I’m also tracking all new registered labeller services and keeping a list here (it’s not curated, just a dump from a database table, so it also includes various test servers etc.).

mackuba βˆ• skyfall

A Ruby gem for streaming data from the Bluesky/AtProto firehose

The “Bluesky guide”

Last month I wrote a long blog post titled “Complete guide to Bluesky”, where I included various info and tips for beginners about Bluesky history, available apps, handles, custom feeds, privacy, or currently missing features. I’m now updating it every time Bluesky releases another big feature :) Check it out if you’ve missed it.

I have ideas for a few more Bluesky introduction posts with a developer focus – a general intro to the protocol and architecture, and about working with the XRPC API and the firehose. I hope I’ll be able to find time for that in the next few months.

Tootify – cross-posting to Mastodon

I still want to finish my Mac app for cross-posting to Twitter, Mastodon and Bluesky one day, but it’s a lot of work and I’ve got too many different things in progress at the same time, so it’s moving at a glacial pace… In the meantime, I started thinking if I could maybe quickly build something much simpler that also does the job. I’ve been mainly hanging out on Bluesky in recent months and posting on Mastodon only occasionally, because having to copy-paste things from one tab to another is annoying, especially if images and alt text are involved. But the folks I know from Twitter still mostly follow me on Twitter and Mastodon only and aren’t coming to Bluesky.

I also didn’t want to simply copy every single post from here to there, because a lot of things I post on Bluesky are specifically about Bluesky stuff, so it doesn’t always make sense to post them to Mastodon – I only want some selected ones to be copied. But at the same time, I wanted to minimize the amount of friction this would add.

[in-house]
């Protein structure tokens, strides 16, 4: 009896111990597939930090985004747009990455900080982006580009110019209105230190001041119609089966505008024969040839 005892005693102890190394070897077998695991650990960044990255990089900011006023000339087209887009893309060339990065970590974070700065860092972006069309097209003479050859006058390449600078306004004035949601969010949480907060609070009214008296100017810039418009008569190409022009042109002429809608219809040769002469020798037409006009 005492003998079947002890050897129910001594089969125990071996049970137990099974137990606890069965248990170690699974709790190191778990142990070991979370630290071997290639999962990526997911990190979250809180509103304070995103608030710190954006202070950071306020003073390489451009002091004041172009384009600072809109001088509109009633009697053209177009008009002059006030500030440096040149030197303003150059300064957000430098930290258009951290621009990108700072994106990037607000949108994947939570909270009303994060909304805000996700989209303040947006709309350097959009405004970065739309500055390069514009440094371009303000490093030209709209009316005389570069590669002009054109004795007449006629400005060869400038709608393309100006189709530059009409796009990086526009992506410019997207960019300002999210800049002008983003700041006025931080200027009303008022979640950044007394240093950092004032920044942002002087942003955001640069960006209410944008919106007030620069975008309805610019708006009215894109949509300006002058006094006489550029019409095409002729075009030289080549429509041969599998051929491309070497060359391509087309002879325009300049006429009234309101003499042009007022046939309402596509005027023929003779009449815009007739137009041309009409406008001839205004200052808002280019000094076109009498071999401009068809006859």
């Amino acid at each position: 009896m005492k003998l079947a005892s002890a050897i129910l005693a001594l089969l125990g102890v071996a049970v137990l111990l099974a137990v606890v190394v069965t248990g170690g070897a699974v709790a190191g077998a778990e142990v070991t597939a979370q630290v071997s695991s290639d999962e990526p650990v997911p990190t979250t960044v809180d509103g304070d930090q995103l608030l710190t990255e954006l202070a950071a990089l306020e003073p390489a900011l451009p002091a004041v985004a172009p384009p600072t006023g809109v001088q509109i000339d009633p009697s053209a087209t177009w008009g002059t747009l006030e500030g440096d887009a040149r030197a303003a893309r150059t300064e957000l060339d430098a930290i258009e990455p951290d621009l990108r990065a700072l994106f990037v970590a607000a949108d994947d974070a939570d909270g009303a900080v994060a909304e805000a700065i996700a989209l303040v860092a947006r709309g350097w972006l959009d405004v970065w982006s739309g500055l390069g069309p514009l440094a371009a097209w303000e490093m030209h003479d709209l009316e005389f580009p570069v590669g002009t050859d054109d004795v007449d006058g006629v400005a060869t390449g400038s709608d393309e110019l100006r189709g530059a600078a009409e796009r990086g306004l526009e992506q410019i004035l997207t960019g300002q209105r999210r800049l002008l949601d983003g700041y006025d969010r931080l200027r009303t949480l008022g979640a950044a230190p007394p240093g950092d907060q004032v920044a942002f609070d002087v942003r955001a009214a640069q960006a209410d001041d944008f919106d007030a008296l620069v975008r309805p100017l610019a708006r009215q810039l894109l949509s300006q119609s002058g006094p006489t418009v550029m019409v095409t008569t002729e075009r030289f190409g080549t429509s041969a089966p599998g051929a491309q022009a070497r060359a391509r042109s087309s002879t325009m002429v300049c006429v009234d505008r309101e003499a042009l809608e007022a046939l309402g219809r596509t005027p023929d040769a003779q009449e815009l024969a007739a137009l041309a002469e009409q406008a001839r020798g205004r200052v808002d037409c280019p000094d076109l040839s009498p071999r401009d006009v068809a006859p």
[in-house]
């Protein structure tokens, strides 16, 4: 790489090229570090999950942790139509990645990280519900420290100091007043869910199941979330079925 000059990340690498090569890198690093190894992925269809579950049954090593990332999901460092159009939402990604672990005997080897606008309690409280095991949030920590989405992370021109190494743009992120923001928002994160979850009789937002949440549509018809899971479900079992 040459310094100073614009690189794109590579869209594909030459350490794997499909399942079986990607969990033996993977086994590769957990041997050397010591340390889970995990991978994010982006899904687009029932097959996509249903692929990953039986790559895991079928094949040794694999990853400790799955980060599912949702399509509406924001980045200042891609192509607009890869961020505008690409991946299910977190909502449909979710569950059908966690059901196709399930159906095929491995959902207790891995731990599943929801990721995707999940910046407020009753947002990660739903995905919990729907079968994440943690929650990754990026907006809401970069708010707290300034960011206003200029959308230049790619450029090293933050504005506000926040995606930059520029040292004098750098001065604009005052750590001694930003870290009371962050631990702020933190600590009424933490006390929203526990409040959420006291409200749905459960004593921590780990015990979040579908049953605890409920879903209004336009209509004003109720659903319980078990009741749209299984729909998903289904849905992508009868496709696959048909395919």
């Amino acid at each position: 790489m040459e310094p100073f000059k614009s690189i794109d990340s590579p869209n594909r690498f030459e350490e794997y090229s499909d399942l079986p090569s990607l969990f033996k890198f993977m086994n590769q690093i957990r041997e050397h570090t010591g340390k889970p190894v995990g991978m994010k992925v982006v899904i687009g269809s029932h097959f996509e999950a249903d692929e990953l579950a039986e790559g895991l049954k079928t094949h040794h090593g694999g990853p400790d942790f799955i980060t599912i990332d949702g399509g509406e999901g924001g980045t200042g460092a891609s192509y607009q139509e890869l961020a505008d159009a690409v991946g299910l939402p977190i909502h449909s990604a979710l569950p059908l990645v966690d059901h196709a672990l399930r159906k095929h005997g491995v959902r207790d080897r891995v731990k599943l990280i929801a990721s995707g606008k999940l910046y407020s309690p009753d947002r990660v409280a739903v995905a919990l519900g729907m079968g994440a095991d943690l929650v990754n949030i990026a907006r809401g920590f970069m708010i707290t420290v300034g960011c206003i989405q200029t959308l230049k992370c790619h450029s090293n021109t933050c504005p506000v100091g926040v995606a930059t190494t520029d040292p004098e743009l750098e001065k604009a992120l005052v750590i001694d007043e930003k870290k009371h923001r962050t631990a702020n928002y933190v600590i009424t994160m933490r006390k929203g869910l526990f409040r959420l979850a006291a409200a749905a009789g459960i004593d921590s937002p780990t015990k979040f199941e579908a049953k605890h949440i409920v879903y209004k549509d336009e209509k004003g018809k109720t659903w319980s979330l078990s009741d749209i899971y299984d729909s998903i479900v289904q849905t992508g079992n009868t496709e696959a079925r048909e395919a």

So the idea I had one night was that I could mark the Bluesky posts to be copied to Mastodon by simply “liking” my own posts that I want copied; a service or a cron job would then periodically look at the list of my recent likes, and when it notices one made on my own post, it would copy that post to Mastodon (and remove the like).

I managed to build it in about a day and a half, complete with image support with alt text and copying of quote-posts as posts with plain links. It’s now running happily on a Raspberry Pi on my local network 😎

The code is published here, if you’re interested – but it’s a bit of a proof of concept at the moment, just enough to make it work for myself, so it’s probably not very user-friendly. But maybe I’ll build it up into something bigger if people find it useful. (Just to clarify, this is meant to be a one-way sync by design – syncing in the other direction would be harder for various reasons, e.g. because of the complex “facets” system that Bluesky uses for post record data, and because Mastodon’s post length limit is higher than on Bluesky.)

mackuba βˆ• tootify

Toot toooooooot

And One More Thing ;)

Paul Frazee, Bluesky’s lead dev, has a lovely cat named Kit and often posts photos of her. I’m a big fan of Kit, so I made a feed named the Kit Feed, which only includes posts with these photos πŸ™‚ Like and subscribe! 🐱 the feisty / sleepy cycle (attached two photos of Kit lying on a couch)


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What JS method would you use to find all checkboxes on a page? (just the method name)